domingo, 4 de septiembre de 2011

Generosity at a whole different level

I have been slacking in my writing, I confess. But I do have a good reason (or excuse?)

I fostered a cat and her 5 kitties for 2 months. My husband calls them the "refugees" (joke, no political correctness at all).

I have written about cats in Lebanon before. There are loads of them in the street. Since I love cats, this is like an awesome thing for me since my landlord doesn't let us have pets in the house.
For my husband, he thinks cats are the Lebanese equivalent of street rats. I couldn't disagree more. Cats have personality. And personality goes a long way (any Pulp Fiction fans?)

So here is the story of the Mum and the 5 kitties: I am walking past the dumpster next to my house and say, as usual, hello to my feline neighbors. I notice this time though that there is a new cat in the block. She is skinny, and frankly sort of ugly. But she starts following me (street cats don't do that) and meowing and meowing. She then goes to a little corner behind a pile of trash and shows me 6 little little cats. Maybe 2 weeks old.

The first thing that surprised me is that a cat never shows where her kitties are. Second, street cats don't follow people. This was a house cat. Long story short, I go to my house, bring milk for her in a little Tupperware and she drinks it like crazy. Poor Mum-Cat is starving. So I pour some more milk and go home.

The next day, there are only 5 kitties left. There is a little fur ball further away, but it looks crushed. Maybe a car backed down? I panic. These kittens are going to die if someone doesn't do something.
But who?

I call my friend who volunteers at Animal Lebanon. She sends a volunteer to pick up the cats and brings them to the vet. The kittens have an eye infection and need medicine. The Mum-Cat is malnourished.

So I call my landlord and my husband and we found a happy arrangement: the cats are allowed home as long as it is not a permanent arrangement and they stay in the balcony. Yahoo!

Having 5 kittens in my house was so much fun. Even my husband warmed up to it, as we saw them grow stronger, get better, and wrestle with each other. I wouldn't say Mum cat got fat, since she was breastfeeding 5 kittens after all. But she looked much better.

After the 6th week, it was time to find a home for the kittens. Friends, friends of friends and people who contacted me through Animal Lebanon came to the house and took them to a loving home, one by one. It made me so happy to meet such generous people. These kitties were going to have a much better and healthier life.

The problem was the Mum. Usually people don't adopt adult cats. And then, a co-worker of mine told me about H. H lives in Saida, a city south from Beirut, and is a huge animal lover. He has a garden and rescues street cats and dogs (in separate locations). He has 60 cats and 50 dogs. And he pays for their food and medical treatment out of pocket.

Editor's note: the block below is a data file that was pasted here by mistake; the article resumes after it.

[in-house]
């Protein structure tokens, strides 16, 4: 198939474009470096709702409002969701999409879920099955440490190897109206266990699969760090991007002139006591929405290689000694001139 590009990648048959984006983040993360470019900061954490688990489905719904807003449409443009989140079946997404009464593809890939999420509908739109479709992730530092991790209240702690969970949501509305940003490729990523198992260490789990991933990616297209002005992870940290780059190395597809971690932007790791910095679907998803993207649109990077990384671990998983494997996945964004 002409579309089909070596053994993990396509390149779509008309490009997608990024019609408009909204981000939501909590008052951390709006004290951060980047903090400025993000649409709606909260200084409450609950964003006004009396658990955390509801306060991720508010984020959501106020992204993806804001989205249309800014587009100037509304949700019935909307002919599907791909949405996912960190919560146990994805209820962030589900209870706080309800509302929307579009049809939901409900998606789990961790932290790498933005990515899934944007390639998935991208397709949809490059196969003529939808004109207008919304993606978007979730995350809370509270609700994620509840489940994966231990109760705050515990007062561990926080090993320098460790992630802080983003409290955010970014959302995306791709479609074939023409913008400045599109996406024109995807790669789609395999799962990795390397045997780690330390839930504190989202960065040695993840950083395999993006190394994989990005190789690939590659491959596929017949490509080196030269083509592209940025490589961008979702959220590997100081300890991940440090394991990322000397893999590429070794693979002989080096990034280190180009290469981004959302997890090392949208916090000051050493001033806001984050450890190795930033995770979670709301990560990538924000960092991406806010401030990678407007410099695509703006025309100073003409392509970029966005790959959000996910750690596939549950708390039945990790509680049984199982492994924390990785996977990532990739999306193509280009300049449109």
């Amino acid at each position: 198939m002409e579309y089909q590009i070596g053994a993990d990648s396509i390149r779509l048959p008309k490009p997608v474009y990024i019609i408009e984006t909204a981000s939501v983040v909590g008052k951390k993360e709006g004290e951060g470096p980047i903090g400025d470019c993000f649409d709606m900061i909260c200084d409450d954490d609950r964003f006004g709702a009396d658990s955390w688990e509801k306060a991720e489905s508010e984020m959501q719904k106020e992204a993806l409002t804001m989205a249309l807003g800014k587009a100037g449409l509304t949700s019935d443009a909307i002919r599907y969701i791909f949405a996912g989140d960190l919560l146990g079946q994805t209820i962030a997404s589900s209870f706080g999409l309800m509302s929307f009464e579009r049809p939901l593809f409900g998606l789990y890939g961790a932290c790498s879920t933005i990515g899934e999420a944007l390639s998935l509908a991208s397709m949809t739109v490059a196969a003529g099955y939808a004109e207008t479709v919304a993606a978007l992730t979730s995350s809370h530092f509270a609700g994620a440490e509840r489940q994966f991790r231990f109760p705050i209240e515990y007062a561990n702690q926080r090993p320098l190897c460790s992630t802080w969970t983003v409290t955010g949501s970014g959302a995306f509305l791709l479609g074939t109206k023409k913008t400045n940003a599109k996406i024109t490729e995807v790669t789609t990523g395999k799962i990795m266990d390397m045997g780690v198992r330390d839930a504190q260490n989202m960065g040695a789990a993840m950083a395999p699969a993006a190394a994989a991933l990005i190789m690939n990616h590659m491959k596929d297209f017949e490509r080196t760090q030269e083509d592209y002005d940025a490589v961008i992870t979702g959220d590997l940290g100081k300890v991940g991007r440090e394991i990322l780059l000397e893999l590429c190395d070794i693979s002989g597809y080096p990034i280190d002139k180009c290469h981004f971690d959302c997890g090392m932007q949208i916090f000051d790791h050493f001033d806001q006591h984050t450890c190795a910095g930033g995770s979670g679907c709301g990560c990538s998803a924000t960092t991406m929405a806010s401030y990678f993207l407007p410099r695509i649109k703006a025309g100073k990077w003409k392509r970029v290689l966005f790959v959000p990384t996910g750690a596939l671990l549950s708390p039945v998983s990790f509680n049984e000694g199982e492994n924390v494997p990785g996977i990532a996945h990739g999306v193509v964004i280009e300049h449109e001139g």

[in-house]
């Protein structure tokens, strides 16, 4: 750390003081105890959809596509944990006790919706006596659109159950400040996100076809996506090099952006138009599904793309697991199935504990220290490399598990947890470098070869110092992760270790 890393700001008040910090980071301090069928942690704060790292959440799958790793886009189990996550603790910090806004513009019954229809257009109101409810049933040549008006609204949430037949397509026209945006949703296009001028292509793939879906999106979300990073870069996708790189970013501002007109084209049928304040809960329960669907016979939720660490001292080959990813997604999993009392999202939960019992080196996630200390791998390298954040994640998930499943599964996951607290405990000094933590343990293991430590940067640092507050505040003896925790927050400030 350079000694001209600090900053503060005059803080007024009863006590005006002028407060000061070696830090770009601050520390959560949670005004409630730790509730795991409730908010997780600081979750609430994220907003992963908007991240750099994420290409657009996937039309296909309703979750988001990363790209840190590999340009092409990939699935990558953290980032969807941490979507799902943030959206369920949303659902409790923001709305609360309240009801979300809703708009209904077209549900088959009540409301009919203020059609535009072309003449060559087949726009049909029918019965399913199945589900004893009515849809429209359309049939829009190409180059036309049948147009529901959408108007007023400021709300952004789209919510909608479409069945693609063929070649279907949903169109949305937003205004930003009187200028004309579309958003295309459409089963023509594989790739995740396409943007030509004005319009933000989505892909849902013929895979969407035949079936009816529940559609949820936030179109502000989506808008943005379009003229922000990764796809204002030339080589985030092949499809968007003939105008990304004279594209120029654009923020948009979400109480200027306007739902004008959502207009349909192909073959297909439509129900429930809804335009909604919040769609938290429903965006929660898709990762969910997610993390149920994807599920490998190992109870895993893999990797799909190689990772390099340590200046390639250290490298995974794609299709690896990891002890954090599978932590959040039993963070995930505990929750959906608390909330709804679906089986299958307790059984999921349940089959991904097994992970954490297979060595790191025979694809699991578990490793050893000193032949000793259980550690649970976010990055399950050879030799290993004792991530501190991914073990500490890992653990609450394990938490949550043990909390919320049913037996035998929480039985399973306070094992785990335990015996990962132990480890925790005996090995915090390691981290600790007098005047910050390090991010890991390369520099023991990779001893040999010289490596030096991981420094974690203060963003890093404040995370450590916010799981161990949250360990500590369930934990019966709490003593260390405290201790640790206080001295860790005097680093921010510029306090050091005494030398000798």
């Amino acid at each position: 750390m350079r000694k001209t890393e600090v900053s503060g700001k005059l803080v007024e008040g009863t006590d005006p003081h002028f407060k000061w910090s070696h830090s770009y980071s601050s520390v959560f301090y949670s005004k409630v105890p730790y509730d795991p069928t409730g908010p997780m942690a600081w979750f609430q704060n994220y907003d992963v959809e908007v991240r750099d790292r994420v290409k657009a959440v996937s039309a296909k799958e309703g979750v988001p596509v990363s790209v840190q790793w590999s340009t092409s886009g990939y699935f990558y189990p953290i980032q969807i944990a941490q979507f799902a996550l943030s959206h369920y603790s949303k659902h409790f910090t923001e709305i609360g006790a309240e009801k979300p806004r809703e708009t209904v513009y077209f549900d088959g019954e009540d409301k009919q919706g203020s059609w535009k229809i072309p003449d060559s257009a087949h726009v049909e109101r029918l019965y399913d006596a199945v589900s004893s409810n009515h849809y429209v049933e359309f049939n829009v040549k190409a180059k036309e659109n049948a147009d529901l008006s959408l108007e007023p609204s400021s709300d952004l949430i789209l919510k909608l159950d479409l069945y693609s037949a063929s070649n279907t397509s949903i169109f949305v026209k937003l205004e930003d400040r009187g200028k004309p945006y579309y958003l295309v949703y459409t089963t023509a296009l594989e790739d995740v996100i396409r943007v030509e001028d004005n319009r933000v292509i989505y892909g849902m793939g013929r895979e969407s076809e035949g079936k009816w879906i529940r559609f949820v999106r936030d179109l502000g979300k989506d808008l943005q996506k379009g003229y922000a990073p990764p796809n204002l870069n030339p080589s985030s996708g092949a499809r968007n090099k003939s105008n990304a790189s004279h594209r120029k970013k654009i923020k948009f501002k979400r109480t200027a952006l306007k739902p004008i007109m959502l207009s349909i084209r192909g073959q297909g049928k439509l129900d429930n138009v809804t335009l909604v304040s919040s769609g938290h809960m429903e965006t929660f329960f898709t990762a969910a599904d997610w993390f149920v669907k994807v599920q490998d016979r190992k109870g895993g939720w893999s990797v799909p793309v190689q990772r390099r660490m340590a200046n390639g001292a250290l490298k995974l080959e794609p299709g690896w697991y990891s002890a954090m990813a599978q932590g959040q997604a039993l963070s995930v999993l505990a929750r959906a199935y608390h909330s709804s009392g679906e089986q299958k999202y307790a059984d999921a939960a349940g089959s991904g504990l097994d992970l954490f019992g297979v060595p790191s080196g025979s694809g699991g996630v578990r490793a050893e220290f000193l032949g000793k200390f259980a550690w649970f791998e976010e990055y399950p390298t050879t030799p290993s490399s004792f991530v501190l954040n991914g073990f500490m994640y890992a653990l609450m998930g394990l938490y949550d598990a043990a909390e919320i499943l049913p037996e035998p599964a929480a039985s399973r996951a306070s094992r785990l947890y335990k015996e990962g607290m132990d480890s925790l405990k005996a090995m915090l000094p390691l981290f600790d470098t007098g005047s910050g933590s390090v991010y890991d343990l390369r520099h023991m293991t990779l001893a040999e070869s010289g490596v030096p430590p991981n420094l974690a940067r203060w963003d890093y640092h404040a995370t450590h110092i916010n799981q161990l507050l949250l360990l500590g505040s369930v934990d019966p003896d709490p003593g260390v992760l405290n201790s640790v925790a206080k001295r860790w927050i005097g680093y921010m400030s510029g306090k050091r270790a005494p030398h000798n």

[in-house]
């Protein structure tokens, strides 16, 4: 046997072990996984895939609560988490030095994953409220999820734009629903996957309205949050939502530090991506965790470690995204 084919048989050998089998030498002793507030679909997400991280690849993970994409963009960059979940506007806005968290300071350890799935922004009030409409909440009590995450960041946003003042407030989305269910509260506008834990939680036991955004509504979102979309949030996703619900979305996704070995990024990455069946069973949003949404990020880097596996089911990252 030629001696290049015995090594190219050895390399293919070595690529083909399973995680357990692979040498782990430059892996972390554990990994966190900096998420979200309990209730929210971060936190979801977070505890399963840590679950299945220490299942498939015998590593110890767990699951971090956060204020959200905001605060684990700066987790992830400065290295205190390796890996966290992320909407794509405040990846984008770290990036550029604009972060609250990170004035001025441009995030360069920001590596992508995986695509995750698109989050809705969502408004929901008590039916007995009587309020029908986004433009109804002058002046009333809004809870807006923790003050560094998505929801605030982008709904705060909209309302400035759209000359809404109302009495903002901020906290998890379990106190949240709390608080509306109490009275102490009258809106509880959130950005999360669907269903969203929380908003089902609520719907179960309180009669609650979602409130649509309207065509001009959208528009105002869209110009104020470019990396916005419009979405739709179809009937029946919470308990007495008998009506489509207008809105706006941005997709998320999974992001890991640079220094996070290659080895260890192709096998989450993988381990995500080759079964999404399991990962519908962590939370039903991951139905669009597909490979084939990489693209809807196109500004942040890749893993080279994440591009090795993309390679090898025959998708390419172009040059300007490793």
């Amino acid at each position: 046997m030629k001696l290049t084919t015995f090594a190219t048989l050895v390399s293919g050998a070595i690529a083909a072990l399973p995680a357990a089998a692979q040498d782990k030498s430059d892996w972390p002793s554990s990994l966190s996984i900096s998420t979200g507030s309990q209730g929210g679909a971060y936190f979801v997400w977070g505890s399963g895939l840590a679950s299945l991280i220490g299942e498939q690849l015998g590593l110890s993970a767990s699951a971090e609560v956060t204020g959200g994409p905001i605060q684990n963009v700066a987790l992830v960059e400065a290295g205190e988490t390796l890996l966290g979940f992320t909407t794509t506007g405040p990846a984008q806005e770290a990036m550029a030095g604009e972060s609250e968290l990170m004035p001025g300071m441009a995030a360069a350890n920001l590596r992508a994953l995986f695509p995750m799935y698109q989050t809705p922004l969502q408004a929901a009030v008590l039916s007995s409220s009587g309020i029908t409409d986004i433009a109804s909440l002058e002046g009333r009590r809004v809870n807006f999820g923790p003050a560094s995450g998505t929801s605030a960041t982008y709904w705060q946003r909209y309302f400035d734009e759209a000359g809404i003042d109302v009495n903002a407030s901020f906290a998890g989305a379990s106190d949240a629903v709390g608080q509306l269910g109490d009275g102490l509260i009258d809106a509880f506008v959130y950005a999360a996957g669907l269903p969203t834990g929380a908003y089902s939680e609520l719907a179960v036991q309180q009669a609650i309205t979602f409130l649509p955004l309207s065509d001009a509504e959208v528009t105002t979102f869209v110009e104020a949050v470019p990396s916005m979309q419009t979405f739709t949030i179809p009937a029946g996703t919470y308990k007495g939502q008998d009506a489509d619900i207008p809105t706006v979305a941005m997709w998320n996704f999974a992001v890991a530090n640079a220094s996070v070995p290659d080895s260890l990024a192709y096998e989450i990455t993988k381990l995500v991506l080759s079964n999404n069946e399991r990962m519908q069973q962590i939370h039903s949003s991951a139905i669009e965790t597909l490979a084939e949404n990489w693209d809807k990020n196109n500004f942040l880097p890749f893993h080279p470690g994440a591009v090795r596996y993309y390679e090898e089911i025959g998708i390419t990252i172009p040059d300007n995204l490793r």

So I contacted H and he told me no problem, he would take the cat as long as she was spayed. So Animal Lebanon helped me find a very professional vet who did the operation for a good price. Mum cat recovered within a week. 

I drove down to Saida with 2 friends, and H invited us to his house. We sat down in his garden, surrounded by cats of all shapes and sizes. He served us fruit from his garden and fresh lemonade (although he was fasting) and told us how taking care of animals made him feel that his heart was turning softer and sweeter. He truly believes that it  is humanity’s duty to take care of defenseless creatures that can’t speak up. And he doesn't stop there. Every time he sees a wounded, abused or abandoned animal in the street, he brings it to the vet and keeps it in the garden. He has even made a deal with the local butcher, and he comes everyday to pick up the meat scarps to give them to his dogs.

I was just amazed at his compassion and commitment. He is by no means a rich man. But that doesn’t stop him. He only asked me to bring a big bag of cat food. And he took another cat in.

I was so proud of myself and my little cat rescue mission. This man put things in perspective…

Although there are organizations in Lebanon to protect animals and do a great job–such as Animals Lebanon- the amount of work to be done is enormous. A lot of street animals have to rely on people who pick them up spontaneously, such as H, but in all cases that doesn’t mean they will be cared for properly or that they won’t end up in the future back on the streets. I don’t know what needs to be done, but I am certain there must be a way to establish a more systematic approach to street animals’ care and protection. Any ideas?

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